- A Farewell to Schmitt:Notes on the Work of Carlo Galli
Theodor Adorno once defined the task of immanent critique as the reliquification, in repetition, of the "thought movement" congealed in reified philosophic concepts (1973 , 97). A repetition of just this sort is the aim of Carlo Galli's monumental 936-page 1996 book Genealogia della politica: Carl Schmitt e la crisi del pensiero politico moderno (Genealogy of Politics: Carl Schmitt and the Crisis of Modern Political Thought), which has been called, with good reason, "the most complete, comprehensive, and insightful account of Schmitt's thought ever published" (Zarmanian 2006, 41). In this book, as in his writings on Schmitt more generally, Galli argues that Schmitt's accomplishment was to have opened himself to, in order to radicalize, the crises that together constitute the origin of the modern epoch. Schmitt is, on Galli's read, a specifically genealogical critic of modernity: his single-minded focus, according to Galli, was to understand this origin's curiously double-sided energy—the way in which it undermines [End Page 27] the very institutions and practices it simultaneously founds, deforms the same political forms it produces, disorders the very systems of thought to which it gives rise. By fixing his gaze on this origin, Galli explains, Schmitt realized that modern political thought (and consequently too the liberal democratic institutions and practices whose modes of self-justification it grounds and sustains) is divided against itself in a nondialectical manner. At the same time that it emerges from and even implicitly feeds upon a crisis it is incapable of resolving, modern political thought also accounts for this incapacity by suppressing the symptoms of the crisis, compensating for its own incoherence with ever more moralistic reaffirmations of the unquestionable necessity of its own explicit goals. The core problematic of Schmittian thought, Galli will consequently argue, cannot then be reduced to any one of the themes of Schmitt's various texts (the distinction between exception and norm, theology and politics, decision and discussion, friend and enemy, constituting power and constituted power, land and sea, limited and unlimited warfare, play and tragedy, and so on). It is Schmitt's discovery that all modern political forms share a common trait, a birthmark that, in turn, attests to their common origin in crisis: despite the many and various differences between modern political thinkers—indeed as the silent but generative core of those differences—the epochal unity of modern political thought derives from its distinctive doubleness, its simultaneous impossibility and necessity, or, in short, its tragicity (Galli 1986b, 146 n.4; 1996, 10; 2000a, 156 n.7; 2008a, 9, 11).1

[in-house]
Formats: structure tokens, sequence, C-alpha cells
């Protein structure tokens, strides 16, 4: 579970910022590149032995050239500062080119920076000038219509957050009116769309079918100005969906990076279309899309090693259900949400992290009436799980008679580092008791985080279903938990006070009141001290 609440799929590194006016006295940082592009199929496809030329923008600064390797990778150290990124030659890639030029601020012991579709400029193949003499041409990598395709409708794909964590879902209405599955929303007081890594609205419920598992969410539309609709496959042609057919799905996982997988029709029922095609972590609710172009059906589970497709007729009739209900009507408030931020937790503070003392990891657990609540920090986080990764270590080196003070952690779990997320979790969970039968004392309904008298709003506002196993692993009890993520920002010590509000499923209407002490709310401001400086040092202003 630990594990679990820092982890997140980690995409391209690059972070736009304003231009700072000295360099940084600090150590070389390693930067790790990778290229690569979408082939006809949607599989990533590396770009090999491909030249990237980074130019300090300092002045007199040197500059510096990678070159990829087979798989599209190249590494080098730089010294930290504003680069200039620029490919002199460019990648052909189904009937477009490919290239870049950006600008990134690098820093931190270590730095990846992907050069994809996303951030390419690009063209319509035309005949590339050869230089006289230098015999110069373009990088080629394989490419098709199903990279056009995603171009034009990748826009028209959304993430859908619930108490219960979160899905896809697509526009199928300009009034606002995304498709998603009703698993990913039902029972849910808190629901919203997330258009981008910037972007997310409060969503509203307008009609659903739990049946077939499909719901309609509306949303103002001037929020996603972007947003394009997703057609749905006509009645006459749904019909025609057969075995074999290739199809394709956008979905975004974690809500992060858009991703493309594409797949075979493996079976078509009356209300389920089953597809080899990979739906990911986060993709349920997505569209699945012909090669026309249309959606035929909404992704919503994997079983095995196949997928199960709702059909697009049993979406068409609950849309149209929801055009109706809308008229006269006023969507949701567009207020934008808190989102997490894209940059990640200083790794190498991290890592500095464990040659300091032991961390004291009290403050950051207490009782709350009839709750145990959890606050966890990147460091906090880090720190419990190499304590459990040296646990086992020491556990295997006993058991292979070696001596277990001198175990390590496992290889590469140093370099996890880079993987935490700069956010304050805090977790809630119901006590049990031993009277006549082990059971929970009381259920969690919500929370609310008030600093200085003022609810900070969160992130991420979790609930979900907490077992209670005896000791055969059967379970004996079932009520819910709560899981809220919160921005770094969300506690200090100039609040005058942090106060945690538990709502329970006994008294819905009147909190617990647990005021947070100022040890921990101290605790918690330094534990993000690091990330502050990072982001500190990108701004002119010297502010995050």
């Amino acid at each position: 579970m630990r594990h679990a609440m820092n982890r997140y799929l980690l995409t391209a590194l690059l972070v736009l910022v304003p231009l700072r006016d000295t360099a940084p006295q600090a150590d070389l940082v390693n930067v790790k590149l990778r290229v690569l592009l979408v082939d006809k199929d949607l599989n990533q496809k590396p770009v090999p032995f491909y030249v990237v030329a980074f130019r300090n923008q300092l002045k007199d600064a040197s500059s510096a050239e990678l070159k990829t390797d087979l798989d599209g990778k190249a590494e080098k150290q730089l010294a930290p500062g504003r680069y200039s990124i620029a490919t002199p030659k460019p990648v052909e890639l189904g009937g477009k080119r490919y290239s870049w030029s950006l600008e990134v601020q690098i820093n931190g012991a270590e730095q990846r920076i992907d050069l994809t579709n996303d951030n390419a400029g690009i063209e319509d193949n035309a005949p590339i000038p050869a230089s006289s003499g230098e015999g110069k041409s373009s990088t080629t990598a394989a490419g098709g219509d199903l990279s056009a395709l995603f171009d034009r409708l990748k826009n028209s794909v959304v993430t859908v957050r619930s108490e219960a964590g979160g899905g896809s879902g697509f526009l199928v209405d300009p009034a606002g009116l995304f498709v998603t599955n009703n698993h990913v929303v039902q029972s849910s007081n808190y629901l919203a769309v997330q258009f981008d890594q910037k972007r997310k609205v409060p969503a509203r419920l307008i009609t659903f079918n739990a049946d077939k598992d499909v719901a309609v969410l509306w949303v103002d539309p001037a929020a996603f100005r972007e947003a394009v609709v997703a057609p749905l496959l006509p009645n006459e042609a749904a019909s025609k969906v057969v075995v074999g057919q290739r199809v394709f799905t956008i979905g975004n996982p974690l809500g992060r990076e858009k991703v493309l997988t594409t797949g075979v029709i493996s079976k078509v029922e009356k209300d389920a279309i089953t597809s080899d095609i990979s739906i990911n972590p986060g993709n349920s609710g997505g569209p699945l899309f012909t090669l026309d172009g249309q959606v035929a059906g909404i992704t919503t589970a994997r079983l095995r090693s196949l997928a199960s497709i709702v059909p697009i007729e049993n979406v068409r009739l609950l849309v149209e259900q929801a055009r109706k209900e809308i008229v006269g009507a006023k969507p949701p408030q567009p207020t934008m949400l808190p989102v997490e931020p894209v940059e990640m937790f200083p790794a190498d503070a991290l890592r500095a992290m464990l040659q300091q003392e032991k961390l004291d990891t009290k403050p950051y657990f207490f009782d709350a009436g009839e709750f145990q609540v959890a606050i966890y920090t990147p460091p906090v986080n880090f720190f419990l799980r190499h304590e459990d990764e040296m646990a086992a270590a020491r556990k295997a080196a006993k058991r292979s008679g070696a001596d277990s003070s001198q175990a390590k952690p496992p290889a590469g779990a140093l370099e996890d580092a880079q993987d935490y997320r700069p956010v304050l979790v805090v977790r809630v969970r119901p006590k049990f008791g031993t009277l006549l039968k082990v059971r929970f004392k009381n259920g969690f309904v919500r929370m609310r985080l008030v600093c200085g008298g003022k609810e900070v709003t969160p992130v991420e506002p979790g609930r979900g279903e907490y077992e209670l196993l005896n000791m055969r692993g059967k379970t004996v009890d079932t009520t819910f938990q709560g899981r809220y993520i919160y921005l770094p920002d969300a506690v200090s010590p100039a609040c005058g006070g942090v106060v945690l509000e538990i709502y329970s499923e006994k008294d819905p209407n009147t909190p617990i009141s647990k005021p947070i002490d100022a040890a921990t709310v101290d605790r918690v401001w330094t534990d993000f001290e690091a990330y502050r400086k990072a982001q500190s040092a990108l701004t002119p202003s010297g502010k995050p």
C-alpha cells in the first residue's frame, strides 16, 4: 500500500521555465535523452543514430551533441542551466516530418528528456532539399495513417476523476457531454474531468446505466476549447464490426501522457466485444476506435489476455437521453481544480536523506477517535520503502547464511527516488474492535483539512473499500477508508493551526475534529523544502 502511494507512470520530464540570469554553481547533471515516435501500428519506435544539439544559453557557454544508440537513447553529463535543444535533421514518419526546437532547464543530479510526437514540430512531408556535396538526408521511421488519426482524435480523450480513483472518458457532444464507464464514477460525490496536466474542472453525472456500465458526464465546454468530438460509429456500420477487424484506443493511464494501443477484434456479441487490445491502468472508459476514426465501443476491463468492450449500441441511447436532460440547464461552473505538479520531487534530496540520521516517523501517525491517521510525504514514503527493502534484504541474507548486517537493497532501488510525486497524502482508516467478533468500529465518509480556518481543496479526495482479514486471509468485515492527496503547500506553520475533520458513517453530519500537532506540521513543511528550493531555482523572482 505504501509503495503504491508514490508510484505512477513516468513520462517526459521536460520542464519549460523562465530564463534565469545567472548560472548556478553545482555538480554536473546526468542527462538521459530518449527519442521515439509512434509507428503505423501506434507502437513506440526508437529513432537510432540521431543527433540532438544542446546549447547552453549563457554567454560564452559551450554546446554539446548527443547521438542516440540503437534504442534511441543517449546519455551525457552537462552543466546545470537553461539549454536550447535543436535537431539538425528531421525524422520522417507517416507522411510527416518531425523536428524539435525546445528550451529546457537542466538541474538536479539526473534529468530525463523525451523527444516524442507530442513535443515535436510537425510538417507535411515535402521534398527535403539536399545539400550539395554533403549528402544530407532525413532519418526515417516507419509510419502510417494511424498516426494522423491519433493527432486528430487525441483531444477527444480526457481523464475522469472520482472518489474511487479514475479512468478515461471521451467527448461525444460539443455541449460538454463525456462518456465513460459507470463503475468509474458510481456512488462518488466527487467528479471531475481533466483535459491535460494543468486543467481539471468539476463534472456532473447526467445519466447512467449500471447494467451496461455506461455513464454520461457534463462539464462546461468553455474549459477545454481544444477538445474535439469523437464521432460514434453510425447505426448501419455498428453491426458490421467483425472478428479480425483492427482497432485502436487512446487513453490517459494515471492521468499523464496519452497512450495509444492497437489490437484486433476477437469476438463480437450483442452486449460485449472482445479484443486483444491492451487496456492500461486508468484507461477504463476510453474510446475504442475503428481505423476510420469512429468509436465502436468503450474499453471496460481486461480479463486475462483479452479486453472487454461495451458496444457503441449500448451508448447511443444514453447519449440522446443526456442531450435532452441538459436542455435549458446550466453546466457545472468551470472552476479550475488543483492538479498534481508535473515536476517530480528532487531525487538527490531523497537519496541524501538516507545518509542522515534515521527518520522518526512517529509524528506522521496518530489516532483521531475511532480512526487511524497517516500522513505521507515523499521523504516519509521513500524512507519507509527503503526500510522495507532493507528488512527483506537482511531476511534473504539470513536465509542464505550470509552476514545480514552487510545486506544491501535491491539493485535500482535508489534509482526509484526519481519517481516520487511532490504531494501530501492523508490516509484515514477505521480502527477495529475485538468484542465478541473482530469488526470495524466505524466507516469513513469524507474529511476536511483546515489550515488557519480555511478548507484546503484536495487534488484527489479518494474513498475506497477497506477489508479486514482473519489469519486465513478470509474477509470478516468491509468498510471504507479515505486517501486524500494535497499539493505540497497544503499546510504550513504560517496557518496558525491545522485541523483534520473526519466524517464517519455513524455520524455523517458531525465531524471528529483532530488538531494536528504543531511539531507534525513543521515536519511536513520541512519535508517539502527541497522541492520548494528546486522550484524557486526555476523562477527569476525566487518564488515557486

Although, as the reader will have gathered, Galli understands Schmitt to be more than merely a Nazi ideologue or polemicist, this does not mean that Galli's reading of Schmitt is somehow therefore an apology for Schmitt designed to defend or redeem his name. Nor, however, does Galli seek to eliminate Schmitt's name from the domain of polite discourse by polemicizing against him as a public enemy of liberal democracy. Nor, finally, is Galli interested in a supposedly neutral, instrumentalist use of Schmitt as a lens for a more precise or adequate diagnosis of contemporary politics. Galli's work on Schmitt is instead a sustained attempt to critique Schmitt's political thought on its own terms, which is to say, with self-conscious reference to the hermeneutic horizon within which Schmitt understood his own writings. It [End Page 28] is the work, as Galli has recently put it, of a "non-Schmittian Schmittologist" (2010, x).
It would be difficult to overstate the systematic character of this work. Written with a tireless analytic rigor that reminded at least one reader of "the august tradition of the great philological monographs of the classics" (Preterossi 1997, 574), Galli's Genealogia engages in a "historico-critical . . . reconstruction of the internal logic of Schmittian argumentation" that accounts for every text in Schmitt's oeuvre, and that has as its aim a claim on the essence and basis of Schmittian thought as such (Galli 1996, xix-xx, xxii). But because (as we shall soon see) it is impossible to read Schmitt...